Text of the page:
How much time to you spend looking at the map? Are you always stopping and starting? Have you got a photographic memory? If you haven't you could work on developing one. Richard advises...
Previously in this series, I have pondered how much of the course time is spent looking at the map. To look at the map properly you need to keep still, or at least slow down considerably. So minimising the number of looks can really reduce your course time.
The skill to work on is to memorise map detail. A great way to practice is at map memory courses which are sometimes on offer at JOG.
On a map memory course the maps are attached to the controls so you can't take them with you. So you have to take one long look at the map and memorise the essential detail.
The only realistic way to do this is first to simplify the route (see the tip above). Then you memorise the sequence - in the case given in the previous tip: take the 3rd track on the right, turn immediately left, then it's a cairn on a veg boundary on the right after about 100m.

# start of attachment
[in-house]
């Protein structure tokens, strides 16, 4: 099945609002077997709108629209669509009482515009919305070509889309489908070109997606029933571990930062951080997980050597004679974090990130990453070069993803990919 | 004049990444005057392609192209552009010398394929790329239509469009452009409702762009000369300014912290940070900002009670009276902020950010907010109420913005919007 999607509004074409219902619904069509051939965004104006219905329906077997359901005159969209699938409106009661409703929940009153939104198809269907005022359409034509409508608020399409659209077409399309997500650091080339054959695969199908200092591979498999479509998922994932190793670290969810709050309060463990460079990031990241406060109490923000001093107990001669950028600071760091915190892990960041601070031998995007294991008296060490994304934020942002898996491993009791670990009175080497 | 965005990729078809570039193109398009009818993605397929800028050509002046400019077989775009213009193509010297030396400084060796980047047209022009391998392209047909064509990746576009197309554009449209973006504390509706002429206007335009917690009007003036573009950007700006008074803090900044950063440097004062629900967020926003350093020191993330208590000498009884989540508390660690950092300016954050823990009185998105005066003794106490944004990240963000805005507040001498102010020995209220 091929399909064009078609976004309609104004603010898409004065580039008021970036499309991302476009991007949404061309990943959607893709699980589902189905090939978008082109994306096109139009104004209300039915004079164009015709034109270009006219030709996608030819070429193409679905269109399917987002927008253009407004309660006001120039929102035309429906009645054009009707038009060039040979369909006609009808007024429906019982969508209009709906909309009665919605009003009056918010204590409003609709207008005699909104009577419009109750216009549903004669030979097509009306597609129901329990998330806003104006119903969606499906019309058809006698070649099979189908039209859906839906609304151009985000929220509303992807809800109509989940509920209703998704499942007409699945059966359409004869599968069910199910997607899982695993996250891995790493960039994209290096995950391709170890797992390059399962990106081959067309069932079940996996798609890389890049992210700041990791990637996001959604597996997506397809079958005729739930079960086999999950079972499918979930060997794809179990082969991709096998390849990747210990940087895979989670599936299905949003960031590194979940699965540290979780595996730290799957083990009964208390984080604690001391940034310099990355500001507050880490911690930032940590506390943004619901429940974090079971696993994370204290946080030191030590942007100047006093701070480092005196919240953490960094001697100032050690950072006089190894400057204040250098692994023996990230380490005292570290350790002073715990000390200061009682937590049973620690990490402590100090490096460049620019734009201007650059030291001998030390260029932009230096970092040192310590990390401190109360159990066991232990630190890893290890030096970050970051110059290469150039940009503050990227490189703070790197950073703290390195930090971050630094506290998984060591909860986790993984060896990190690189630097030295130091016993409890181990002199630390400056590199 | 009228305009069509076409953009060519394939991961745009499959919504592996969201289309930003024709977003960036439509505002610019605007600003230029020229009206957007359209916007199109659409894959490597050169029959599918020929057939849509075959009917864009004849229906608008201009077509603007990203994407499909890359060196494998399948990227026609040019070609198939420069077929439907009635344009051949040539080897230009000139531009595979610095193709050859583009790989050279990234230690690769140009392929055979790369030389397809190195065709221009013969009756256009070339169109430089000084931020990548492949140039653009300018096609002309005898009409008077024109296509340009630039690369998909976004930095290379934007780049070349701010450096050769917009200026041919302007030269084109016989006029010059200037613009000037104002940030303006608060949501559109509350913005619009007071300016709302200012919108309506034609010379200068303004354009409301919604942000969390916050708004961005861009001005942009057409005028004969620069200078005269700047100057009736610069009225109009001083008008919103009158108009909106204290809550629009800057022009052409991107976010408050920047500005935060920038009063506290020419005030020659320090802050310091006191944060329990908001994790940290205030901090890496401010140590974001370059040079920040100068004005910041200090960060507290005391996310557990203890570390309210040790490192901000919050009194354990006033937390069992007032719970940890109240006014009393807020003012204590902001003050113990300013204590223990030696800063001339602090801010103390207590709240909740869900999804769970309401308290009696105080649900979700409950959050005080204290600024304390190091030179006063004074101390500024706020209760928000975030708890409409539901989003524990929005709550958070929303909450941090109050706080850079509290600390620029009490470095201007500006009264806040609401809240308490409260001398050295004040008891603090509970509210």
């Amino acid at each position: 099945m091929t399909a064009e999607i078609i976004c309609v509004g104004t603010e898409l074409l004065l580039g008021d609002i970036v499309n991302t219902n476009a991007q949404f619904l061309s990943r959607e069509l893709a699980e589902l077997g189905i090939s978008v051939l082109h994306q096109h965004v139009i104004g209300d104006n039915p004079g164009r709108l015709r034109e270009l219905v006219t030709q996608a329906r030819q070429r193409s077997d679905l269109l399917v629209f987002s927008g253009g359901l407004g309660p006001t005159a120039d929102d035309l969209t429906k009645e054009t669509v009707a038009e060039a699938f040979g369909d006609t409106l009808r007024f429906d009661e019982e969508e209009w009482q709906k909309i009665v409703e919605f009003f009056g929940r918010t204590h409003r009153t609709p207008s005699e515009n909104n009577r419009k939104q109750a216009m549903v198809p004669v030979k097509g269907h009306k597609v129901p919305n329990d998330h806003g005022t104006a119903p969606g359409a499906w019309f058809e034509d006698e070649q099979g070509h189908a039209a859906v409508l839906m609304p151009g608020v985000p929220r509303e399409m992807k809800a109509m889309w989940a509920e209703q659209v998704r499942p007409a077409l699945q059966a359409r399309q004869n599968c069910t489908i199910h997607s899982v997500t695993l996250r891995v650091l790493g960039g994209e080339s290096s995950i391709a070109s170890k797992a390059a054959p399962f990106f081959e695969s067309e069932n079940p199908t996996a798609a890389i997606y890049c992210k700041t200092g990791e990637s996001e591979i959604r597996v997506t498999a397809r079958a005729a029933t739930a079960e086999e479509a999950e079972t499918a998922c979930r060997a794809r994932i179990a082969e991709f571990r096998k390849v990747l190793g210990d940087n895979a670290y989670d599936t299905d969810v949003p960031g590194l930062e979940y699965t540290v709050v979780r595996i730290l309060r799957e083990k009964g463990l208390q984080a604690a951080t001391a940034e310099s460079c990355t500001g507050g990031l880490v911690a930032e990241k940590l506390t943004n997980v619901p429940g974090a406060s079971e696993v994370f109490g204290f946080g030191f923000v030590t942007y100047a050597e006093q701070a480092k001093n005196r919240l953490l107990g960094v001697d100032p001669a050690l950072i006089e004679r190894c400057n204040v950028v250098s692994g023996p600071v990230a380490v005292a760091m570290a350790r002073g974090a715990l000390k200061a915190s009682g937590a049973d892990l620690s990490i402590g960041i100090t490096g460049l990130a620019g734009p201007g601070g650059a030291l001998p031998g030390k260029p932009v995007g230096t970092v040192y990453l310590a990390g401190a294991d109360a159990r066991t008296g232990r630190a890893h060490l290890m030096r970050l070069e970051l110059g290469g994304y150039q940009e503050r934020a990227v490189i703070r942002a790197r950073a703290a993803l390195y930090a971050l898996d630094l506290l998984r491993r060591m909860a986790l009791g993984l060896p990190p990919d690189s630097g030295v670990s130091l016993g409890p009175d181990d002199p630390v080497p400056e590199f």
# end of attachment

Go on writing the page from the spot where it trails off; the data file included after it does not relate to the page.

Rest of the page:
To be fair, that's quite a lot to remember. So perhaps just remember: 3rd track on the right, immediately left, and only then look again at the map. At least that means you will not have to look again for the next 500m. Here's a test - get pen and paper!
Pictured is a map extract showing the first three controls from the Green course at a Forest League event at Croydon Hill. These are fairly short distances, so try to memorise a whole leg. Study the route from start to control 1 until you think you have memorised it, including distances.
Now, look away from the map, count to 10, and draw your simplified route to the same scale. Compare back to the map to see how accurate you were. Try again for controls 1 to 2 and then 2 to 3.
- Skilling Up #19 from QuOnicle 159, January 2015